As I discussed in a previous blog, effective application of the Zone System (ZS) really requires the use of a reliable hand-held spot meter.  There are basically two kinds of spot meters, those with analog dials for calculating exposure and those with digital displays.  While both can afford effective results, the ones with analog dials make it FAR easier to evaluate exposure (and development, with film) than meters with LCD read-outs.

It is important to keep in mind that light meters (computer-evaluative meters in modern cameras are unpredictable) are designed to yield an exposure to render the metered area middle gray (Zone V).  If the subject is light, you need to MAKE it light by giving more exposure than the meter suggests.  This is called PLACING the subject on a higher Zone.  Dark subjects are just the opposite.


In the illustration above, figures AA and CC were made automatically using the built-in meter in a Canon 5D MkII.  The camera was set on Program Exposure and the meter set on Averaging.  The background in figures AA and BB was a white card, and the egg in figures CC and DD was on a black card.  Left to it’s own devices, the camera assumed the subjects were both gray and rendered them that way.  Using Manual Exposure, I took a reading on the white card, PLACED it on Zone VII-2/3 knowing from my test (previous blog) that the card would then be rendered near-white, and the figurine would retain excellent detail.  With the egg on the black card, my intent was to keep the egg from being overexposed, so I took a reading on the top of the egg and PLACED it on Zone VII-1/3, so I would be assured of recording some texture in the shell.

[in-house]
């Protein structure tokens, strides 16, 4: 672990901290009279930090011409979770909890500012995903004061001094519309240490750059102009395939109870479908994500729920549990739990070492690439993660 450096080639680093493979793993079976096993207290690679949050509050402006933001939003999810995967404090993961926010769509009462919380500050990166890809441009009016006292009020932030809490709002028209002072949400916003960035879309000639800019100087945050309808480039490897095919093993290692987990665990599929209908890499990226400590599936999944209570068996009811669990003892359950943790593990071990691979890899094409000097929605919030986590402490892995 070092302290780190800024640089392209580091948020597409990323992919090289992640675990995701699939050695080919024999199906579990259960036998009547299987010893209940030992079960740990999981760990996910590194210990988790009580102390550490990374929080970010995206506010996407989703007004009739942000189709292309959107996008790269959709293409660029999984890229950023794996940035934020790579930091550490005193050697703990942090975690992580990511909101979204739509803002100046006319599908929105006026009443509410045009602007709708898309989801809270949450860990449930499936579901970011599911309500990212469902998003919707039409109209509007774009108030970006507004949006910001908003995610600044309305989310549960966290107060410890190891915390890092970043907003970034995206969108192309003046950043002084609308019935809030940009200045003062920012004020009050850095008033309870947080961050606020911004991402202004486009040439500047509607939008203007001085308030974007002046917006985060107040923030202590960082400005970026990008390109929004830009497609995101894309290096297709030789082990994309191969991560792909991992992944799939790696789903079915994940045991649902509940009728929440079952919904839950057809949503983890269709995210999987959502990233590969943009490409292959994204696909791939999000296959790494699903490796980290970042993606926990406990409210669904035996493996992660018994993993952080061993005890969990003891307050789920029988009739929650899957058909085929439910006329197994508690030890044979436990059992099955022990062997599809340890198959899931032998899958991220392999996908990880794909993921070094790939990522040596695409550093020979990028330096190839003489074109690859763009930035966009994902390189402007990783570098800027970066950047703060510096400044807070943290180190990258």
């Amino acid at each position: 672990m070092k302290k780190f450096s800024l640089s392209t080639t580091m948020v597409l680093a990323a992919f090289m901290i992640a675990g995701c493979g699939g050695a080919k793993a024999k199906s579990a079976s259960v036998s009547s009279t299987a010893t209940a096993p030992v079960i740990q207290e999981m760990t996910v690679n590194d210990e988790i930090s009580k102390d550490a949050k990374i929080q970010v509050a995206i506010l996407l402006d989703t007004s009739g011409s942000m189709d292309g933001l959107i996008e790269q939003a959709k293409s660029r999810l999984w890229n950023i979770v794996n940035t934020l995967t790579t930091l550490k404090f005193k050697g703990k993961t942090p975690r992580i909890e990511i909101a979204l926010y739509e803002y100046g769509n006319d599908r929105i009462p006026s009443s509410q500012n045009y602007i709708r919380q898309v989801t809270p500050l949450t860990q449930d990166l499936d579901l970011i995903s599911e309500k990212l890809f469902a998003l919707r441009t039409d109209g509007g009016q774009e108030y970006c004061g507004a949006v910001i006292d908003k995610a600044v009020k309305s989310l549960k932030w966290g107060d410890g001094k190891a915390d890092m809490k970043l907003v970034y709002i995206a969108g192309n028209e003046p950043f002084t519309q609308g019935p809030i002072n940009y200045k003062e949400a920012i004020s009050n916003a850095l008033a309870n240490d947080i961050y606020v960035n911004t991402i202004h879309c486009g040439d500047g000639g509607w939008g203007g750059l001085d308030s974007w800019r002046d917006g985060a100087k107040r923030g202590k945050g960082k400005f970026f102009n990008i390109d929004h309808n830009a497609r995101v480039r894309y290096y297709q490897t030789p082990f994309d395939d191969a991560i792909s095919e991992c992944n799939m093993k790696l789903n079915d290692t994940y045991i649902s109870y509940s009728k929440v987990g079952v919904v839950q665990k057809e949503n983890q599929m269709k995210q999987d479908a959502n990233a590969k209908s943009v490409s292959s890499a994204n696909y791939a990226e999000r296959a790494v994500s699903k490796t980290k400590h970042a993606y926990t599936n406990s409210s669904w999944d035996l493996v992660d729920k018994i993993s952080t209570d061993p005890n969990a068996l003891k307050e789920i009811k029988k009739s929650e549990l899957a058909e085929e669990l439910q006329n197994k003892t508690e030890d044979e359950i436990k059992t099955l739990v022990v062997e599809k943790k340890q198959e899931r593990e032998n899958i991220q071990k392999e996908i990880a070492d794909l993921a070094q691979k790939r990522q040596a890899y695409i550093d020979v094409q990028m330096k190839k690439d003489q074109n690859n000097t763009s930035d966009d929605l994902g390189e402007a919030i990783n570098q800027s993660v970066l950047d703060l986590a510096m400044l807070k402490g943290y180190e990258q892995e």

I have three spot meters: two Pentax Digital meters (these have analog dials) and a MeteredLight Pocket Spot.  All three meters are matched to each other, so it doesn’t matter which I use.

The illustration above shows how a meter can help plan how to deal with subjects ranging from easy to extreme.

Figure A on the left shows a simple still-life with the spot reading’s EV values ranging from 10-2/3 on the brightest part of the glass, to 5 on the front face of the bowl.  Just a bit under six stops range, and this fits my camera’s dynamic range almost perfectly.









Because I wanted to make sure the highlights were not burned out, I took the 10•• reading for the reflection and placed it just less than Zone VIII.  Here is where I let the meter do the work for me.  At a glance I can see my Exposure Index, an array of equivalent exposure settings, and how EV values fit in the scale from dark to light.  This meter has a “window” that shows three stops above and below middle gray, so I can see the range from Zone II at the left and Zone VIII on the right.  I turned the EV ring until the 10•• was positioned a bit below the Zone VIII extreme.  All I had to do now was choose the particular exposure combo the meter rings displayed.  On the top of the barrel I could see that one option would be 1/30 at f 3.2, but my lens wasn’t that fast, and I wanted more depth of field anyway, so following the exposures around the right side of the barrel, I could see that an equivalent exposure was ½” at f 13.  Click!